Talisman Energy Inc. CEO Hal Kvisle is casting himself as the ultimate free market cheerleader, arguing Canadians rules against foreign takeovers should be extremely lax.
He named companies he thinks should be welcome buyers, including controversial Chinese ones. And says politicians and bureaucrats should butt out of the business of deciding who gets to buy Canadian companies. That said, he doesn't think it should be a free-for-all.
"I actually don't think there should be protected [Canadian] companies," he said in an interview Tuesday. "But it seems there's a strong feeling in Canada there should be preferred acquirers versus acquisition companies that we'd really rather not sell to. And a lot of that seems to [centre] around the state-owned enterprise side of it."
Picking and choosing buyers is dicey, said Mr. Kvisle, adding that boards can judge what kind of takeover company they are negotiating with.
"If it is a state-owned company that primarily operates as a commercial venture with minimal political interference, then I think we should welcome those companies to Canada," he said. Norway's Statoil, he said, is a prime example.
"Another good example in that same category, I think, is Petronas," he said. "I think all of this turmoil over the Petronas-Progress deal is really unfortunate and Canada should be welcoming companies like that to come and be active players here."
This is a gutsy statement, especially coming from a respected and high-ranking Calgary CEO. No one questions whether Statoil should be digging around Fort McMurray. But Mr. Kvisle's support for Petronas puts him squarely at odds with the Canadian government, which just slammed the door on Petronas' bid for Progress Energy Resources Corp. Petronas is under Malaysia's control and while many of Calgary's executives and dealmakers may agree, they don't say it out loud.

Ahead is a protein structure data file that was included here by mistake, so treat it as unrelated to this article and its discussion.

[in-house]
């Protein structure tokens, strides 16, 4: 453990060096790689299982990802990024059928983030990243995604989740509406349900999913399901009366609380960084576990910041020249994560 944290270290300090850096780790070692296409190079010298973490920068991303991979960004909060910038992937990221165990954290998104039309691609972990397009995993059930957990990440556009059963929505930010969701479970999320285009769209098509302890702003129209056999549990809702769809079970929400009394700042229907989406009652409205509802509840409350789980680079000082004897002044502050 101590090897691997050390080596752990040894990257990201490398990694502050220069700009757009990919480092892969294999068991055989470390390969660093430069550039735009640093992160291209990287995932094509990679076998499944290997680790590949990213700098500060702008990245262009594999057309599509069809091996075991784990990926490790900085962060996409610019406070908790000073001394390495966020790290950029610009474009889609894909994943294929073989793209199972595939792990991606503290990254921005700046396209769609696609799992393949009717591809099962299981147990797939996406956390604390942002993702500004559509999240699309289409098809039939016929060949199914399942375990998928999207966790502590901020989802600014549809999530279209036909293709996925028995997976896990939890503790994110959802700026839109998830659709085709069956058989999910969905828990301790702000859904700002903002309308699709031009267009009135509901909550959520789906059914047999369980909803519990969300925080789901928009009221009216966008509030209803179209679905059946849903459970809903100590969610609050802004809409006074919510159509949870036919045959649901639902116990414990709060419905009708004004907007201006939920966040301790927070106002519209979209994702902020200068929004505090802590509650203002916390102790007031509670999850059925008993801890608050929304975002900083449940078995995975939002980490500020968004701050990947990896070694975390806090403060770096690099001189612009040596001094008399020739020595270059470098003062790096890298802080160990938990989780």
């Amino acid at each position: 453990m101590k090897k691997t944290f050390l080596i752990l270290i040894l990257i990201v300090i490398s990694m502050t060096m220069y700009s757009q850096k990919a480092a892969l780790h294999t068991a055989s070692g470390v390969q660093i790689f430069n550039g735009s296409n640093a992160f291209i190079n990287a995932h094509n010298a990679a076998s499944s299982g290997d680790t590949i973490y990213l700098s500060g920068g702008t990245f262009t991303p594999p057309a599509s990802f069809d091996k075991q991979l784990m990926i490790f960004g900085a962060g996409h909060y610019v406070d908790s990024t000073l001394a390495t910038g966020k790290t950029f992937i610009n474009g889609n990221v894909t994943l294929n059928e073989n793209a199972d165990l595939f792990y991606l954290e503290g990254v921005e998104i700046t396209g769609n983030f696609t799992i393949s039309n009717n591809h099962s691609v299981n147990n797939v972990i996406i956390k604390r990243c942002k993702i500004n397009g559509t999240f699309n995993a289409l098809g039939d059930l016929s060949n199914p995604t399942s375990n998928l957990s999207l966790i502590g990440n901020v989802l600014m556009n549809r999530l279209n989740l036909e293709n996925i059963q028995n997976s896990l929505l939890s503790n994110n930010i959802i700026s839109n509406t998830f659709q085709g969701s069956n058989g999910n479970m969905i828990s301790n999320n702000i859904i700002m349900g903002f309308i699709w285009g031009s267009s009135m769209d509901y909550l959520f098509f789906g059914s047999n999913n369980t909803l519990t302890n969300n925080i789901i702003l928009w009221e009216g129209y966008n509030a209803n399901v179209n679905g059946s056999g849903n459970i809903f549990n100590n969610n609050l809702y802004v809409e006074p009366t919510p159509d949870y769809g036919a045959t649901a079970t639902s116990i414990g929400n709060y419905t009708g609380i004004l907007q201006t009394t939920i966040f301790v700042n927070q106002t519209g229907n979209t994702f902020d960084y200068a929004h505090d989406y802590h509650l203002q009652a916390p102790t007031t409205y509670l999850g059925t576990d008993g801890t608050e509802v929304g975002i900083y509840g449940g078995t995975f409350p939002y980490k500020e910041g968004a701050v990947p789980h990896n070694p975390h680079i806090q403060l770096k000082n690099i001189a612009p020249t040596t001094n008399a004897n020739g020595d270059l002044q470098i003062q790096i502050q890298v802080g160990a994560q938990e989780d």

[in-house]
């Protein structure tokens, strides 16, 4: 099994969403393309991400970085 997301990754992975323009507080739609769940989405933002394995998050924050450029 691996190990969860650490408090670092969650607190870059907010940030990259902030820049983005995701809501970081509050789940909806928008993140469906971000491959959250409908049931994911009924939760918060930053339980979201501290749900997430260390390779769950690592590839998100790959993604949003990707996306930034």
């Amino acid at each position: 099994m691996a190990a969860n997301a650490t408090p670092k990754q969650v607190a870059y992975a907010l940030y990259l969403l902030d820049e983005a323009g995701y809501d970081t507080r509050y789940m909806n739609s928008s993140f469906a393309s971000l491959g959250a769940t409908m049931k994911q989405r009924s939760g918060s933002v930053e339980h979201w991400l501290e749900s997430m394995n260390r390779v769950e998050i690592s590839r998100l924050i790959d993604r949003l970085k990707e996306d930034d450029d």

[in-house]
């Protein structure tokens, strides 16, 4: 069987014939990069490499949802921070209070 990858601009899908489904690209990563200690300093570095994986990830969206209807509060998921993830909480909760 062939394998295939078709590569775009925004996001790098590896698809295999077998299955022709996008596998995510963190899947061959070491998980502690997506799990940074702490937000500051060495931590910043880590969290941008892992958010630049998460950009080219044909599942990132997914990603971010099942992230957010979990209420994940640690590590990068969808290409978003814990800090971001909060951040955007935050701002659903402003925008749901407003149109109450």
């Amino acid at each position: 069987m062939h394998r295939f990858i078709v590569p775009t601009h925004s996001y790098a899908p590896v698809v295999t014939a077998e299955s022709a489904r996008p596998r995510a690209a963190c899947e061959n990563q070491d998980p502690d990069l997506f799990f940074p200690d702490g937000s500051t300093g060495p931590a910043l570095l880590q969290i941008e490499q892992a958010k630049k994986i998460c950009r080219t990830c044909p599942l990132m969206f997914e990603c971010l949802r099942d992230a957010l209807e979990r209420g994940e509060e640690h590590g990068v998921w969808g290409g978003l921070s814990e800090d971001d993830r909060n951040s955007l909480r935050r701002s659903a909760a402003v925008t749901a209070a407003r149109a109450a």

Talisman has long been considered a takeover candidate, and speculation has helped its stock. A legislative shield over Talisman, or extremely tight rules for foreign investors, could dampen the company's shares. The same goes for other Canadian companies which the market considers takeover targets.
Mr. Kvisle also waded into China, which is even more controversial than the Petronas deal. CNOOC's blockbuster proposal to buy Nexen is believed to have messed with Petronas' acquisition ambitions.
Sinopec, Beijing's second-largest energy firm, also belongs to the list of state-owned companies he welcomes, citing Talisman's recent deal to sell a large slice of its North Sea effort to the Chinese player.
"They are extremely professional, very technical, and very interested in increasing production," he said. Mr. Kvisle also gave the nod to PetroChina International Investment Co.'s oil sands operations. "Some of the Chinese companies are emerging as very open and constructive players," he said.
Mr. Kvisle, however, skipped over CNOOC, which would own part of Syncrude if its Nexen bid is approved. It would also own all the underperforming Long Lake oil sands project. CNOOC was the first Chinese energy company to invest in Canada, with its MEG Energy investment in 2005.
However, he doesn't believe in simply throwing open the doors to potential investors. Companies that should be kept out, he says, are those with no immediate plans to develop energy plays.
"If [Russia's] Gazprom shows up in Canada, I'd be kind of worried about that, because they have a lot of gas of their own," said Mr. Kvisle. "But to the extent that there are companies that are committed to growing production and investing and building businesses, I personally don't worry too much about it. Canada retains control over the industry."